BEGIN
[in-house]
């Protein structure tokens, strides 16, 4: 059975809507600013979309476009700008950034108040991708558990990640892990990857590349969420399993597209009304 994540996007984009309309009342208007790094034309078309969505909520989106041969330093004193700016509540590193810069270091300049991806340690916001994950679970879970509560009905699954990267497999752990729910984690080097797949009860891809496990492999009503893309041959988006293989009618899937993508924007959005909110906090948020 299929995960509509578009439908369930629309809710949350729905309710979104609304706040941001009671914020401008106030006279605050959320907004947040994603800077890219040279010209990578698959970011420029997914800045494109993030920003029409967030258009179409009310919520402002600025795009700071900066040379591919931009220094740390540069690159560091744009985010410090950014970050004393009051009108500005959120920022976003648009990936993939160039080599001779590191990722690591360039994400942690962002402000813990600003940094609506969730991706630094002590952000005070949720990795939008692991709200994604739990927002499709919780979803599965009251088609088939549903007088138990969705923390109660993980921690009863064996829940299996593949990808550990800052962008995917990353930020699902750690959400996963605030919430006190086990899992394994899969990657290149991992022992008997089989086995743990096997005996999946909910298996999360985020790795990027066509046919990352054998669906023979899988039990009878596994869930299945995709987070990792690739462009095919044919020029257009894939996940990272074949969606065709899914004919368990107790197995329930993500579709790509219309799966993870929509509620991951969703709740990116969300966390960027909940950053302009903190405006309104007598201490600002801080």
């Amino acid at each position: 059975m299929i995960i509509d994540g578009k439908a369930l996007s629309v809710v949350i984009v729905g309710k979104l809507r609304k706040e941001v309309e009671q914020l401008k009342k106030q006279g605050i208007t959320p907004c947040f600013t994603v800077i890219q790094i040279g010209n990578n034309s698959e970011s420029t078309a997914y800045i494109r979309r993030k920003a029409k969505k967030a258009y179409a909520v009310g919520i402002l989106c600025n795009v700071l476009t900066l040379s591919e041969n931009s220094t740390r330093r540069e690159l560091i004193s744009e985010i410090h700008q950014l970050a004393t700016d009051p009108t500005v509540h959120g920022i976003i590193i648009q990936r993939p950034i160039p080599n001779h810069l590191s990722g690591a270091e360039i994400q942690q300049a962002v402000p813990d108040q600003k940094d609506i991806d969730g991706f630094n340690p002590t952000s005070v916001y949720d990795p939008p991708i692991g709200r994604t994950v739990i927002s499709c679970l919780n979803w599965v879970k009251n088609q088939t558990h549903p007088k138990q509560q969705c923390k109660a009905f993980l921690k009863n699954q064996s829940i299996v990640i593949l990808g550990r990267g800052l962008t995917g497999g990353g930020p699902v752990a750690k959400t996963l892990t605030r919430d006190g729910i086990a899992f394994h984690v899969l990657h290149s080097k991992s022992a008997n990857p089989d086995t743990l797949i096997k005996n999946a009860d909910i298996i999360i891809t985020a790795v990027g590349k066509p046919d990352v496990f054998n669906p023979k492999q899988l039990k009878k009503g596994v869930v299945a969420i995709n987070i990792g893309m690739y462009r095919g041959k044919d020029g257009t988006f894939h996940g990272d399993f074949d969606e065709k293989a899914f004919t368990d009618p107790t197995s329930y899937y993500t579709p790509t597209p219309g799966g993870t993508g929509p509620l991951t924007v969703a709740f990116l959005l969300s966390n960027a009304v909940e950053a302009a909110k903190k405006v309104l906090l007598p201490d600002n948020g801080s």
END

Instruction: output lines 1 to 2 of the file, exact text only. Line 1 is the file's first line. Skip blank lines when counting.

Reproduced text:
[in-house]
């Protein structure tokens, strides 16, 4: 059975809507600013979309476009700008950034108040991708558990990640892990990857590349969420399993597209009304 994540996007984009309309009342208007790094034309078309969505909520989106041969330093004193700016509540590193810069270091300049991806340690916001994950679970879970509560009905699954990267497999752990729910984690080097797949009860891809496990492999009503893309041959988006293989009618899937993508924007959005909110906090948020 299929995960509509578009439908369930629309809710949350729905309710979104609304706040941001009671914020401008106030006279605050959320907004947040994603800077890219040279010209990578698959970011420029997914800045494109993030920003029409967030258009179409009310919520402002600025795009700071900066040379591919931009220094740390540069690159560091744009985010410090950014970050004393009051009108500005959120920022976003648009990936993939160039080599001779590191990722690591360039994400942690962002402000813990600003940094609506969730991706630094002590952000005070949720990795939008692991709200994604739990927002499709919780979803599965009251088609088939549903007088138990969705923390109660993980921690009863064996829940299996593949990808550990800052962008995917990353930020699902750690959400996963605030919430006190086990899992394994899969990657290149991992022992008997089989086995743990096997005996999946909910298996999360985020790795990027066509046919990352054998669906023979899988039990009878596994869930299945995709987070990792690739462009095919044919020029257009894939996940990272074949969606065709899914004919368990107790197995329930993500579709790509219309799966993870929509509620991951969703709740990116969300966390960027909940950053302009903190405006309104007598201490600002801080």